Farm Bill Title 1 direct payment provisions supply producers fixed annual income assistance for having historically planted crops that were supported by Government programs, regardless of whether the farmer is currently producing those or any other crops. As proposed in its previous three budget plans, the Obama Administration recommends eliminating direct payments to farmers. Although spending for direct payment subsidies would increase by $516 million (20 percent) to $12.1 billion in fiscal year 2013, over a ten year period they would be eliminated, saving a total of $22.7 billion through fiscal year 2022. Although Congressional leaders in both the House and Senate Agriculture Committees agree that the direct payment title will need to be significantly changed and direct payments reduced in the next iteration of the Farm Bill, the Administration’s proposed cuts are deeper than either panel has proposed in the past.
Federal Crop Insurance
With the likely significant reduction or elimination of direct commodity payments on the horizon, the Federal crop insurance program is seen by many as a vital “safety net” for the nation’s farms, and crop insurance management and funding will be key areas of discussion as the next Farm Bill is deliberated in Congress this year.
Crop insurance program delivery is a joint effort between the Federal government and the private insurance industry. Insurance is available to protect against agricultural production losses due to unavoidable causes such as drought, excessive moisture, hail, wind, hurricane, tornado, lightning and insects. In addition to these causes, revenue insurance programs are available to protect against loss of revenue stemming from low prices, poor yields or a combination of both. The Risk Management Agency (RMA) pursues initiatives (such as private insurance company subsidies) that make higher levels of crop insurance protection more affordable to farmers and producers. The fiscal year 2013 budget requests $9.4 billion for Federal crop insurance, an increase of $5.9 billion above the 2012 enacted level of $3.5 billion. However, the Administration proposes a significant reduction of Federal subsidies paid to crop insurance companies over ten years (realizing a total savings of $7.6 billion). The reduction would reduce government spending by $1.2 billion through fiscal year 2022 by lowering the return on investment that subsidized crop-insurance companies can collect from approximately 14 percent to about 12 percent. The budget would also lower the cap on administrative expenses that the government pays to insurance companies, saving approximately $2.9 billion over ten years.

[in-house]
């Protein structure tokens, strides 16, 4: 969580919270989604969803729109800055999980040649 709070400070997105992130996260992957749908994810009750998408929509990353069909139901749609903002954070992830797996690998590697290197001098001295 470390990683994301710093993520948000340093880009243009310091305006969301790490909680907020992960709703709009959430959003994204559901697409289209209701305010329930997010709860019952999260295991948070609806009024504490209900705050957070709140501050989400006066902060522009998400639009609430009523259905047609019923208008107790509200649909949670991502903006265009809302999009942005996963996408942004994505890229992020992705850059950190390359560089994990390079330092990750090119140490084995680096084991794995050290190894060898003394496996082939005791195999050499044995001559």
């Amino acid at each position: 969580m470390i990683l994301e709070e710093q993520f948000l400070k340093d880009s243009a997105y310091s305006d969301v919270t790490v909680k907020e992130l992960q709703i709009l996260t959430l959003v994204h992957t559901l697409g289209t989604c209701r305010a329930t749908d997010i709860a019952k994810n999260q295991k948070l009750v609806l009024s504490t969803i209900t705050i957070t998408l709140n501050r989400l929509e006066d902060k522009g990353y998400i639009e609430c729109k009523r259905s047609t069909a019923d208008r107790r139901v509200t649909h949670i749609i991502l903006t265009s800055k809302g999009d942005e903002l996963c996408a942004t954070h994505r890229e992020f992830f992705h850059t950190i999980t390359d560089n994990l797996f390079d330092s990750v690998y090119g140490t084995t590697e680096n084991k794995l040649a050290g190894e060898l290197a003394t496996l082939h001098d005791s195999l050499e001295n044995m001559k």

The 2008 Farm Bill reauthorized a number of USDA's popular conservation programs, administered by the Farm Service Agency (FSA) and the Natural Resources Conservation Service (NRCS) through a variety of cost-sharing, monitoring, easement, financial assistance, and technical assistance mechanisms. The conservation programs help farmers, ranchers and landowners adopt and maintain systems that provide numerous conservation benefits, including protecting water quality, reducing soil erosion, protecting and enhancing wildlife habitat and wetlands, conserving water, and sequestering carbon.
The budget plan also calls for cuts to Farm Bill mandatory spending for conservation with over $1 billion in permanent rescissions. The budget proposes “to reduce conservation funding by $1.8 billion over 10 years by better targeting conservation funding to the most cost-effective and environmentally-beneficial programs and practices.” Three conservation programs targeted for notable reductions are the Conservation Stewardship Program, cut by $977 million over the next ten years (by capping enrollment at 30 million acres; a permanent reduction of almost 760,000 acres), the Environmental Quality Incentives Program (cut by $100 million in fiscal year 2013), and both the Grasslands and Wetlands Reserve Programs (GRP and WRP). Both of the latter programs are effectively eliminated, since the authority for each expires at the end of the current fiscal year, unless they are reauthorized in the next Farm Bill.
In addition to those and other specific Farm Bill conservation programs, NRCS provides technical assistance to a variety of stakeholders, including agricultural producers, private landowners, conservation districts, Tribes and other organizations, in order to provide them with the knowledge and conservation tools they need to conserve, maintain and improve natural resources. The 2013 budget requests $728.8 million for NRCS technical assistance; a slight decrease ($0.6 million) from the fiscal year 2012 enacted level.